Last Sunday my son and I went to help a friend move out of her house. Mostly I just kept moving around trying to look busy because I’m really bad at packing. (How is it that some people have this gift for sweeping into a room and quickly doing what needs to be done? I’m not one of those people.)
My son and I were talking on the way home about how moving someone else made us want to go home and get rid of a bunch of stuff. My friend didn’t have that much, but when you’re carrying box after box, you can’t help but ask the question, Why do we have so much stuff?
Friends of mine just moved to Taiwan as missionaries, and they wrote this week about how right now they only have what is in their suitcases plus a few plastic chairs that someone brought them. Until their furniture arrives, they say God is teaching them about what they really need to live on.
In Hebrews 11:13 we read that people of great faith “admitted that they were aliens and strangers on earth.”
They knew they were getting ready to move.
And when you’re moving, you look at your stuff differently.
My husband just got back from performing his uncle’s funeral, so it is even more on my mind that life passes quickly. I was thinking that now my uncle’s sisters and children will need to sort out his things. All the stuff stays behind. I wonder, if I were to die to today, if people would know by my stuff that I considered myself a stranger on this earth and not a permanent resident.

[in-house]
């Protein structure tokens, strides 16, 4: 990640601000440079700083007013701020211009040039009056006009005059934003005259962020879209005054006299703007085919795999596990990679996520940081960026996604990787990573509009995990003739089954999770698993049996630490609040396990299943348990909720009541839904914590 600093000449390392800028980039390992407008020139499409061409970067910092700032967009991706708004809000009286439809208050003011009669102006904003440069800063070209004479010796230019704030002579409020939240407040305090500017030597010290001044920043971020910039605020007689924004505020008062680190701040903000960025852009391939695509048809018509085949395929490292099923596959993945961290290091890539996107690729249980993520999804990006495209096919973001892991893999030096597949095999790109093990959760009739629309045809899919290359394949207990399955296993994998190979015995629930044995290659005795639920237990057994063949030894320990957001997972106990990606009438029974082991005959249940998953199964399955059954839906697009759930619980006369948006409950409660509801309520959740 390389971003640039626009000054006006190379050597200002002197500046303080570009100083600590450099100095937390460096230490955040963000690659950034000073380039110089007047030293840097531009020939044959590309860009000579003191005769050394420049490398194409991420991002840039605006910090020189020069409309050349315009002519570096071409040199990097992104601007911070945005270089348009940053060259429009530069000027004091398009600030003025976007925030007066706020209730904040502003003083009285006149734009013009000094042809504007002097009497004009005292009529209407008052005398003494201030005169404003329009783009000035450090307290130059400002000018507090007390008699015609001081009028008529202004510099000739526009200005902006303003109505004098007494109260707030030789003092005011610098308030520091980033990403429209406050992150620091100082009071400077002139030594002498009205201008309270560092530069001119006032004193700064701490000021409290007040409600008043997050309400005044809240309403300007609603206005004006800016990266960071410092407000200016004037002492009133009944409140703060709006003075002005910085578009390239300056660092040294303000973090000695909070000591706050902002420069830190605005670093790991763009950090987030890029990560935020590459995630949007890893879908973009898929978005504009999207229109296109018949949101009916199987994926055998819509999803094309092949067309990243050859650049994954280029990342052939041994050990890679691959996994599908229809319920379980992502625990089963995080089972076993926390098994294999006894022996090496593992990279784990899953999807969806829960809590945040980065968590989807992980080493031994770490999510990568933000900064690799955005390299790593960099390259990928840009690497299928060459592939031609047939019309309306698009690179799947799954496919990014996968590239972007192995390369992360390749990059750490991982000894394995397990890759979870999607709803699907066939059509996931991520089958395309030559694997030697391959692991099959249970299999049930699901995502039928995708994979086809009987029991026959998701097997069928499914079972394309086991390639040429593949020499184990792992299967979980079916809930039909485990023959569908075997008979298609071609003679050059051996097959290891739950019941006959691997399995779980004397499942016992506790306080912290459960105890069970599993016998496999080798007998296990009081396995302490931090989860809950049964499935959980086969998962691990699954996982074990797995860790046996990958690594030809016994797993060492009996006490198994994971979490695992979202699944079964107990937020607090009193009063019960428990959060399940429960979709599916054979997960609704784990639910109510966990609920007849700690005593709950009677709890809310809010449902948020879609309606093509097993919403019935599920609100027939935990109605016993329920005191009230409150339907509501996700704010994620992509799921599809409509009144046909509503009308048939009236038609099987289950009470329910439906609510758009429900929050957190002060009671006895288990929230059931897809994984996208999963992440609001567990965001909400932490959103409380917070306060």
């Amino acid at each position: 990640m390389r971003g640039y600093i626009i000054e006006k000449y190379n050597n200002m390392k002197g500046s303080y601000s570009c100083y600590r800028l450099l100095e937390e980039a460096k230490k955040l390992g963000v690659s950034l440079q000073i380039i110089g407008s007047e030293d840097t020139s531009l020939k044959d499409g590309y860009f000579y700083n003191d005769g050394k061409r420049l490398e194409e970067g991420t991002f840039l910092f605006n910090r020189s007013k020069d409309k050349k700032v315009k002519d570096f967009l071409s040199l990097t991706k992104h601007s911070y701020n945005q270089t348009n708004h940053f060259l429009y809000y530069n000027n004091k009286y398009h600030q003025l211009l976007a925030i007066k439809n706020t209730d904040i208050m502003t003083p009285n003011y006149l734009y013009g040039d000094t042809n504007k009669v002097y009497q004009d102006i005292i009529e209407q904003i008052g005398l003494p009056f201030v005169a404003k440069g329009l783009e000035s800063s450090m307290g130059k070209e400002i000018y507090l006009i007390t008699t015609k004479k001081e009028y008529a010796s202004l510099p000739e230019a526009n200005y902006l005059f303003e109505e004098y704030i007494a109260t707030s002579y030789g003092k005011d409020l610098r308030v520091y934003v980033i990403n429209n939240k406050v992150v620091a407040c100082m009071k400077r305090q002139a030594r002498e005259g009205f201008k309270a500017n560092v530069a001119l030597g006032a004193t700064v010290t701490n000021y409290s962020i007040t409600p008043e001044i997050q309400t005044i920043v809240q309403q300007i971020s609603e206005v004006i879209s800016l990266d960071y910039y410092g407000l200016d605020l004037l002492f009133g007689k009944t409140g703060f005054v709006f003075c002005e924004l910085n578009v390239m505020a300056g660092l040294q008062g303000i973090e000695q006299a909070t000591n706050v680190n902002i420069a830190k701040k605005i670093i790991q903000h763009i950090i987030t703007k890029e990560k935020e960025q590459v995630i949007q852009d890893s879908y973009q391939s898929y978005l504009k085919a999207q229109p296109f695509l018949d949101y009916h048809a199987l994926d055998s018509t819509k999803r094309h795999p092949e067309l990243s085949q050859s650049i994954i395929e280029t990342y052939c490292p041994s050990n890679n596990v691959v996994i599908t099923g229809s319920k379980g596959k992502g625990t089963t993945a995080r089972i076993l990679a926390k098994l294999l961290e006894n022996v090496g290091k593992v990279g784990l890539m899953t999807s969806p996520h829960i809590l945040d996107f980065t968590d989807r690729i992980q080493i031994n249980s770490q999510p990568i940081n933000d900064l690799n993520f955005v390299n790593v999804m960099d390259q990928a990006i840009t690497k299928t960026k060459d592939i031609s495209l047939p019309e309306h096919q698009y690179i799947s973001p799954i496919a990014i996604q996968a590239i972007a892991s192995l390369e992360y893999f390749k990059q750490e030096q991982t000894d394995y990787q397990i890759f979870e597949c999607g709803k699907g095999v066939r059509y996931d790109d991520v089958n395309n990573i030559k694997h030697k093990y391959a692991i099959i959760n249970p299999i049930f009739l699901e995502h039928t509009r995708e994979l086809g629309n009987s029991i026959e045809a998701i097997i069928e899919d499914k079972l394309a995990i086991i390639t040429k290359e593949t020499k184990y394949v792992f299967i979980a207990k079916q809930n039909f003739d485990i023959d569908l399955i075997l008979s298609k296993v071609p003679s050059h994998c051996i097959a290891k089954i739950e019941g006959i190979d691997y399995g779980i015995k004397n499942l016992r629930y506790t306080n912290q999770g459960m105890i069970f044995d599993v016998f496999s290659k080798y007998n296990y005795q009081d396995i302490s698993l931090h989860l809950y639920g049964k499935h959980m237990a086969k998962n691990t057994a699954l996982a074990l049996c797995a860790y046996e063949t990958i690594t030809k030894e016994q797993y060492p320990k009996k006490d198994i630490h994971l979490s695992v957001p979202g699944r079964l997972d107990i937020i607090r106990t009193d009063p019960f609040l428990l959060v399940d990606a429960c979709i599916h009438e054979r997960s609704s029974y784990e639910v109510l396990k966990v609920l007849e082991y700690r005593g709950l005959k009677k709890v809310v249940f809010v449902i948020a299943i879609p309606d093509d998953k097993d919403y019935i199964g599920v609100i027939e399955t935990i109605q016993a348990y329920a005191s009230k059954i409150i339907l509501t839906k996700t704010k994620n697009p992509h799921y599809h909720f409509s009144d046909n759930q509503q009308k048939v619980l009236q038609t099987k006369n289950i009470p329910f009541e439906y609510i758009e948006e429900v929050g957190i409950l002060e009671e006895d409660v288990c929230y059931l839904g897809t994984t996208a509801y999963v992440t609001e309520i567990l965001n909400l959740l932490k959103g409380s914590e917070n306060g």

What is important here? What should I care about today, while God has given me breath?
So don’t tell my husband, because he’ll feel he has to batten down the hatches, but I am in “get rid of it” mode. (As it is, he already tells people that if he doesn’t keep moving, he knows he’ll end up at the Salvation Army Thrift Shop.)
It seems to me that the Amish own what is useful. When I picture their homes I think of sturdy items that get used every day, not a house full of “décor.” I wonder, if an Amish family moves, do they look at boxes and ask, Why do I own this?
What do we really need to live?